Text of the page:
Federal appeals court sends Cape Wind case back to the lower court

A three-judge panel at the U.S. First Circuit Court of Appeals on May 18 sent certain issues related to the much-litigated Cape Wind offshore power project back to the U.S. District Court level for further consideration.

The appeal decided May 18 arose from the latest in a series of lawsuits by opponents of a proposed offshore wind power generation facility in Nantucket Sound. Plaintiffs that include the Town of Barnstable, the Alliance to Protect Nantucket Sound, and businesses and individuals residing near the proposed facility, sought an injunction and a declaratory judgment in federal district court against officials of the Massachusetts Department of Public Utilities (DPU) and the Massachusetts Department of Energy Resources (DOER) (together, the “state defendants”), and two private parties, Cape Wind Associates LLC and NSTAR Electric Co., whose contract to buy wind power DPU approved. The district court granted defendants’ motions to dismiss after determining that the Eleventh Amendment precluded the assertion of federal court jurisdiction.

“For the reasons explained below, we disagree that the Eleventh Amendment bars the assertion of federal court jurisdiction over plaintiffs’ claims, and we remand for resolution of the case’s status and the possible need to resolve a litany of other issues concerning the viability of the complaint,” said the May 18 ruling.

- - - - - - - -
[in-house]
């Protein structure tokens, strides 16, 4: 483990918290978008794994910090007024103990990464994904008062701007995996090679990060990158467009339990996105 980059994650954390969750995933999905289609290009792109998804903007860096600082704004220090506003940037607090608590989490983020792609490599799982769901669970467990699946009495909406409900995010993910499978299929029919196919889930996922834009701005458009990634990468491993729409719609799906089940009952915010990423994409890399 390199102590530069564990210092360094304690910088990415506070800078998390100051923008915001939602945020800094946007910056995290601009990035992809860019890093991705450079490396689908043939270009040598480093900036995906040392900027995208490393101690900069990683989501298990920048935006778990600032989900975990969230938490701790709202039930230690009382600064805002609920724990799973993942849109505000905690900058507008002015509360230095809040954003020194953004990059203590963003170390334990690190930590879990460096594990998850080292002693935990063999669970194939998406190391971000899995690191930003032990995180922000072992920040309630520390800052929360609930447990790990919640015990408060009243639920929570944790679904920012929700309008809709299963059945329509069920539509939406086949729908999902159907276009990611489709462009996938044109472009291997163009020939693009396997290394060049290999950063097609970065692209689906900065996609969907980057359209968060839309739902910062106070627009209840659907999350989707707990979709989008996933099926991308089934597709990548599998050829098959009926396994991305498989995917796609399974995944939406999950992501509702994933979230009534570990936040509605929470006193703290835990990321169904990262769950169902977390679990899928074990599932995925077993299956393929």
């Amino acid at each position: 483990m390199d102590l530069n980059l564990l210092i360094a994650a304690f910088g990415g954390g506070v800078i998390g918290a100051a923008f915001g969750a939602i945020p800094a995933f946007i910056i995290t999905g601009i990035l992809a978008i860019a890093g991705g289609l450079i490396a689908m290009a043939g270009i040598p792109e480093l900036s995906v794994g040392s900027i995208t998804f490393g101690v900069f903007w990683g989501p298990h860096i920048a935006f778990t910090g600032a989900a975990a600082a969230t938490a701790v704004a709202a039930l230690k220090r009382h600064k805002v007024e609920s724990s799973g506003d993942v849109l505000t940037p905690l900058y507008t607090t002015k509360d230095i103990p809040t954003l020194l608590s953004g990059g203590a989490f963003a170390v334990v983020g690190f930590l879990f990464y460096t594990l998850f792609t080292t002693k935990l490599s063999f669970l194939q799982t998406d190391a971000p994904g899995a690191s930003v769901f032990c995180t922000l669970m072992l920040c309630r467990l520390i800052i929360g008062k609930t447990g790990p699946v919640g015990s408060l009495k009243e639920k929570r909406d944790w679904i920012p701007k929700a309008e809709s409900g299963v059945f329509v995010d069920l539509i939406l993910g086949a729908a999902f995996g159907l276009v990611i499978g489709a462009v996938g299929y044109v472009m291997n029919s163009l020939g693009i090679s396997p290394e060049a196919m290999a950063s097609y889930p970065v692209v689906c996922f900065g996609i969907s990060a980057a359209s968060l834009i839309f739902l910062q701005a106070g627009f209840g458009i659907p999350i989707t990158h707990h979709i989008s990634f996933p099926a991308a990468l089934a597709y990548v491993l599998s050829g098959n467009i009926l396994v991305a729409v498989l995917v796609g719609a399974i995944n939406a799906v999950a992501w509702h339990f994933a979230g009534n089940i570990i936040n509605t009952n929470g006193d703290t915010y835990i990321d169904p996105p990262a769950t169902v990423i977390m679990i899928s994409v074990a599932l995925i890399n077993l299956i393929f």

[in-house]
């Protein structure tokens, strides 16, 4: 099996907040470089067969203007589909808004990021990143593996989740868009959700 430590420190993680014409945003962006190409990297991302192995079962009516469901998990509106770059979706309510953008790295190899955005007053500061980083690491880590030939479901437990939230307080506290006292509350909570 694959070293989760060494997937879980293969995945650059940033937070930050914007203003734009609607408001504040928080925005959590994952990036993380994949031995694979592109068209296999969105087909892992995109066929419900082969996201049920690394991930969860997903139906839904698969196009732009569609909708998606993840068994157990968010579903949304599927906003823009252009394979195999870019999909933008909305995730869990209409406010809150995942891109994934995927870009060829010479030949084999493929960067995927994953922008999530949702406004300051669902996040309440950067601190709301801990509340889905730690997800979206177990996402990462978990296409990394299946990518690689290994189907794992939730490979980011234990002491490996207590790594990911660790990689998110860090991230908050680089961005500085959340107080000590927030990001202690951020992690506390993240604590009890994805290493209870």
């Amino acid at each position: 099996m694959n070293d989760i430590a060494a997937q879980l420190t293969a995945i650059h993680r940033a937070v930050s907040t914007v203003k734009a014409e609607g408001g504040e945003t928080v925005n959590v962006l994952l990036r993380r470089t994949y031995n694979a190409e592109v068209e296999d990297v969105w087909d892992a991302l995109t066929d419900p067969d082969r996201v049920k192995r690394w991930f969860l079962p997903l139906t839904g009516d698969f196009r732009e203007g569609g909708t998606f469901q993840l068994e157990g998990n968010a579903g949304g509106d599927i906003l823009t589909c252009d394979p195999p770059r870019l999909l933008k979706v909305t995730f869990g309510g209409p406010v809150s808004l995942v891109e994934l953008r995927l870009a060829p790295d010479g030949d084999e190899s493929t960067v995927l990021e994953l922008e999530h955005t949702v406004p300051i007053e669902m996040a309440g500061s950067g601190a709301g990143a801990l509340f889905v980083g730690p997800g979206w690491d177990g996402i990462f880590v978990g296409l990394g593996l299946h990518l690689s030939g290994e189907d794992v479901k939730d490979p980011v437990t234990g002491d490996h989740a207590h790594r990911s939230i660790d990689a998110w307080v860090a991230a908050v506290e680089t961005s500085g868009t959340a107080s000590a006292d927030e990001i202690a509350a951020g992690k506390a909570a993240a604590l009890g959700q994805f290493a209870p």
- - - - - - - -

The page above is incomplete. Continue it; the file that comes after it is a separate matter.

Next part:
Cape Wind has pursued development of offshore wind power in Nantucket Sound since at least 2001. The company has faced a series of challenges against its attempts to acquire the necessary permits and approvals for a planned 130-turbine, twenty-five square mile facility in the Sound.

The appeals court in the May 18 ruling said it won’t address some of the underlying issues in this matter. “We simply hold that: the district court erred in concluding that plaintiffs’ claims fall outside the Ex parte Young exception to the Eleventh Amendment; and that the case is now neither moot nor unripe. We therefore vacate the judgment of dismissal, and remand this case to the district court for actions consistent with this opinion.”

About Barry Cassell 20414 Articles
Barry Cassell is Chief Analyst for GenerationHub covering coal and emission controls issues, projects and policy. He has covered the coal and power generation industry for more than 24 years, beginning in November 2011 at GenerationHub and prior to that as editor of SNL Energy’s Coal Report. He was formerly with Coal Outlook for 15 years as the publication’s editor and contributing writer, and prior to that he was editor of Coal & Synfuels Technology and associate editor of The Energy Report. He has a bachelor’s degree from Central Michigan University.